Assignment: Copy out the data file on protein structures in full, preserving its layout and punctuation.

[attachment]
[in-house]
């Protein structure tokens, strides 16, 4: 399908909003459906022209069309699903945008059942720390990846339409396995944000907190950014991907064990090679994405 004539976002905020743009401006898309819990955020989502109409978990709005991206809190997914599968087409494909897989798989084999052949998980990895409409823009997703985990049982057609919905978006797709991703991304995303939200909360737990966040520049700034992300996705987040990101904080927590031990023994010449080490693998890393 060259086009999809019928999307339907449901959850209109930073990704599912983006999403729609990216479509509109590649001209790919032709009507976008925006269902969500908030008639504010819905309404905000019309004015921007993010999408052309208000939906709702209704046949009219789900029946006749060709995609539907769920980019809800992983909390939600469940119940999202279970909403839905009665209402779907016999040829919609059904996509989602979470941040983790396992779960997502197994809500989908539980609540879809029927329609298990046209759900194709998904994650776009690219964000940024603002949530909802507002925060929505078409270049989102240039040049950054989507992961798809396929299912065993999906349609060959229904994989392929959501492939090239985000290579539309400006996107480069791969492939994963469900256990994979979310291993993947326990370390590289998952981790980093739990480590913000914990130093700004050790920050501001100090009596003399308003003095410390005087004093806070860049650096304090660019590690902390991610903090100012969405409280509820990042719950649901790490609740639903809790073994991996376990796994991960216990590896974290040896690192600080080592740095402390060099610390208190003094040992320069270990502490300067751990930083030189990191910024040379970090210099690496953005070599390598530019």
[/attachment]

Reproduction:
[in-house]
């Protein structure tokens, strides 16, 4: 399908909003459906022209069309699903945008059942720390990846339409396995944000907190950014991907064990090679994405 004539976002905020743009401006898309819990955020989502109409978990709005991206809190997914599968087409494909897989798989084999052949998980990895409409823009997703985990049982057609919905978006797709991703991304995303939200909360737990966040520049700034992300996705987040990101904080927590031990023994010449080490693998890393 060259086009999809019928999307339907449901959850209109930073990704599912983006999403729609990216479509509109590649001209790919032709009507976008925006269902969500908030008639504010819905309404905000019309004015921007993010999408052309208000939906709702209704046949009219789900029946006749060709995609539907769920980019809800992983909390939600469940119940999202279970909403839905009665209402779907016999040829919609059904996509989602979470941040983790396992779960997502197994809500989908539980609540879809029927329609298990046209759900194709998904994650776009690219964000940024603002949530909802507002925060929505078409270049989102240039040049950054989507992961798809396929299912065993999906349609060959229904994989392929959501492939090239985000290579539309400006996107480069791969492939994963469900256990994979979310291993993947326990370390590289998952981790980093739990480590913000914990130093700004050790920050501001100090009596003399308003003095410390005087004093806070860049650096304090660019590690902390991610903090100012969405409280509820990042719950649901790490609740639903809790073994991996376990796994991960216990590896974290040896690192600080080592740095402390060099610390208190003094040992320069270990502490300067751990930083030189990191910024040379970090210099690496953005070599390598530019």